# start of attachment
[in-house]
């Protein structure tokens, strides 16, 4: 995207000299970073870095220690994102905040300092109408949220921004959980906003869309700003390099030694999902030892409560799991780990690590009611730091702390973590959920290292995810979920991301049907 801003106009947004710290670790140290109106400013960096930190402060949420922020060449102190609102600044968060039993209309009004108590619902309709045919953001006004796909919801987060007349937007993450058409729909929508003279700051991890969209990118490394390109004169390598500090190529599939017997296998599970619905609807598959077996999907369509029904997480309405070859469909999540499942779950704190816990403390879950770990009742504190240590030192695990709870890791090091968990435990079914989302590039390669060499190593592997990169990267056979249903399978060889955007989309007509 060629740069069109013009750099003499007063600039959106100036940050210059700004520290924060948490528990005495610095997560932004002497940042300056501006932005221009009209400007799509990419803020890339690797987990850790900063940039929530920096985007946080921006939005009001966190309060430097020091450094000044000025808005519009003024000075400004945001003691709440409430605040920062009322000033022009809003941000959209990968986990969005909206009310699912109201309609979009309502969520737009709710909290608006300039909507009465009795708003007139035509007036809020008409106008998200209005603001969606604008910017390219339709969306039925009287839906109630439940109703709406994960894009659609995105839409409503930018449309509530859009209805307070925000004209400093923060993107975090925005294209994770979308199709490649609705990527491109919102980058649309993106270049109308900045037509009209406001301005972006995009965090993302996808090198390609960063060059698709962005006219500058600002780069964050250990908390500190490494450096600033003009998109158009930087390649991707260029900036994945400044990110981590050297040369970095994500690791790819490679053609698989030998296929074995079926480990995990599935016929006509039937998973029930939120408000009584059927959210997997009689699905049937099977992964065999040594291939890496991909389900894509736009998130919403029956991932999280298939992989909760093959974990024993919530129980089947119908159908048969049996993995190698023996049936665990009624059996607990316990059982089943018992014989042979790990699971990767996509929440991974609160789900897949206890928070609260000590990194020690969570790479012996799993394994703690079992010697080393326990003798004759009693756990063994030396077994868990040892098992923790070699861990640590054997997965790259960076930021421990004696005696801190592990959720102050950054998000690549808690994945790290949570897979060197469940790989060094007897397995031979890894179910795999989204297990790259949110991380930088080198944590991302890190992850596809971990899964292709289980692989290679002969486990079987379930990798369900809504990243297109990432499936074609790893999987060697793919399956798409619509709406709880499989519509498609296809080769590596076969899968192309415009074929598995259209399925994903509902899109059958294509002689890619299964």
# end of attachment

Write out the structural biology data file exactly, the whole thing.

[in-house]
């Protein structure tokens, strides 16, 4: 995207000299970073870095220690994102905040300092109408949220921004959980906003869309700003390099030694999902030892409560799991780990690590009611730091702390973590959920290292995810979920991301049907 801003106009947004710290670790140290109106400013960096930190402060949420922020060449102190609102600044968060039993209309009004108590619902309709045919953001006004796909919801987060007349937007993450058409729909929508003279700051991890969209990118490394390109004169390598500090190529599939017997296998599970619905609807598959077996999907369509029904997480309405070859469909999540499942779950704190816990403390879950770990009742504190240590030192695990709870890791090091968990435990079914989302590039390669060499190593592997990169990267056979249903399978060889955007989309007509 060629740069069109013009750099003499007063600039959106100036940050210059700004520290924060948490528990005495610095997560932004002497940042300056501006932005221009009209400007799509990419803020890339690797987990850790900063940039929530920096985007946080921006939005009001966190309060430097020091450094000044000025808005519009003024000075400004945001003691709440409430605040920062009322000033022009809003941000959209990968986990969005909206009310699912109201309609979009309502969520737009709710909290608006300039909507009465009795708003007139035509007036809020008409106008998200209005603001969606604008910017390219339709969306039925009287839906109630439940109703709406994960894009659609995105839409409503930018449309509530859009209805307070925000004209400093923060993107975090925005294209994770979308199709490649609705990527491109919102980058649309993106270049109308900045037509009209406001301005972006995009965090993302996808090198390609960063060059698709962005006219500058600002780069964050250990908390500190490494450096600033003009998109158009930087390649991707260029900036994945400044990110981590050297040369970095994500690791790819490679053609698989030998296929074995079926480990995990599935016929006509039937998973029930939120408000009584059927959210997997009689699905049937099977992964065999040594291939890496991909389900894509736009998130919403029956991932999280298939992989909760093959974990024993919530129980089947119908159908048969049996993995190698023996049936665990009624059996607990316990059982089943018992014989042979790990699971990767996509929440991974609160789900897949206890928070609260000590990194020690969570790479012996799993394994703690079992010697080393326990003798004759009693756990063994030396077994868990040892098992923790070699861990640590054997997965790259960076930021421990004696005696801190592990959720102050950054998000690549808690994945790290949570897979060197469940790989060094007897397995031979890894179910795999989204297990790259949110991380930088080198944590991302890190992850596809971990899964292709289980692989290679002969486990079987379930990798369900809504990243297109990432499936074609790893999987060697793919399956798409619509709406709880499989519509498609296809080769590596076969899968192309415009074929598995259209399925994903509902899109059958294509002689890619299964």